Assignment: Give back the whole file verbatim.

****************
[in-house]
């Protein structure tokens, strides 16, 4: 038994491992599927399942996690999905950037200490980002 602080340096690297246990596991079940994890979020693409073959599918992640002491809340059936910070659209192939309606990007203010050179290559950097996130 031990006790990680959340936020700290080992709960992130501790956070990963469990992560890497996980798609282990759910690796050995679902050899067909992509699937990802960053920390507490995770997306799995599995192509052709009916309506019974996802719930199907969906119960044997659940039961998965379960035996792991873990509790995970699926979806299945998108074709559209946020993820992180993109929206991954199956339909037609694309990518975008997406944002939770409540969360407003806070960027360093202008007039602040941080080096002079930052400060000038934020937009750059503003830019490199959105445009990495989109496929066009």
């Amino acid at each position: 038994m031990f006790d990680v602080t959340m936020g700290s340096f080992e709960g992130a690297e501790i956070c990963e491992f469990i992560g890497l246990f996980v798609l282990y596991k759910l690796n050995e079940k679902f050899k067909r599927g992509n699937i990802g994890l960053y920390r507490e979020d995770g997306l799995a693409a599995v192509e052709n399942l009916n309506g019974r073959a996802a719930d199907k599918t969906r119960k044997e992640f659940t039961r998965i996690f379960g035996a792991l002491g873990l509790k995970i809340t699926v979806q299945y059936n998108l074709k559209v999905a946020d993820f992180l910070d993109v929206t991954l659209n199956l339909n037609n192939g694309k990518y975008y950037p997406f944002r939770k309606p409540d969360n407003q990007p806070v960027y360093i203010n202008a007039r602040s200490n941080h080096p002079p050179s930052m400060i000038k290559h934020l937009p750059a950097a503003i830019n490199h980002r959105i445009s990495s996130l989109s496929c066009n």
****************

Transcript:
[in-house]
């Protein structure tokens, strides 16, 4: 038994491992599927399942996690999905950037200490980002 602080340096690297246990596991079940994890979020693409073959599918992640002491809340059936910070659209192939309606990007203010050179290559950097996130 031990006790990680959340936020700290080992709960992130501790956070990963469990992560890497996980798609282990759910690796050995679902050899067909992509699937990802960053920390507490995770997306799995599995192509052709009916309506019974996802719930199907969906119960044997659940039961998965379960035996792991873990509790995970699926979806299945998108074709559209946020993820992180993109929206991954199956339909037609694309990518975008997406944002939770409540969360407003806070960027360093202008007039602040941080080096002079930052400060000038934020937009750059503003830019490199959105445009990495989109496929066009």
């Amino acid at each position: 038994m031990f006790d990680v602080t959340m936020g700290s340096f080992e709960g992130a690297e501790i956070c990963e491992f469990i992560g890497l246990f996980v798609l282990y596991k759910l690796n050995e079940k679902f050899k067909r599927g992509n699937i990802g994890l960053y920390r507490e979020d995770g997306l799995a693409a599995v192509e052709n399942l009916n309506g019974r073959a996802a719930d199907k599918t969906r119960k044997e992640f659940t039961r998965i996690f379960g035996a792991l002491g873990l509790k995970i809340t699926v979806q299945y059936n998108l074709k559209v999905a946020d993820f992180l910070d993109v929206t991954l659209n199956l339909n037609n192939g694309k990518y975008y950037p997406f944002r939770k309606p409540d969360n407003q990007p806070v960027y360093i203010n202008a007039r602040s200490n941080h080096p002079p050179s930052m400060i000038k290559h934020l937009p750059a950097a503003i830019n490199h980002r959105i445009s990495s996130l989109s496929c066009n």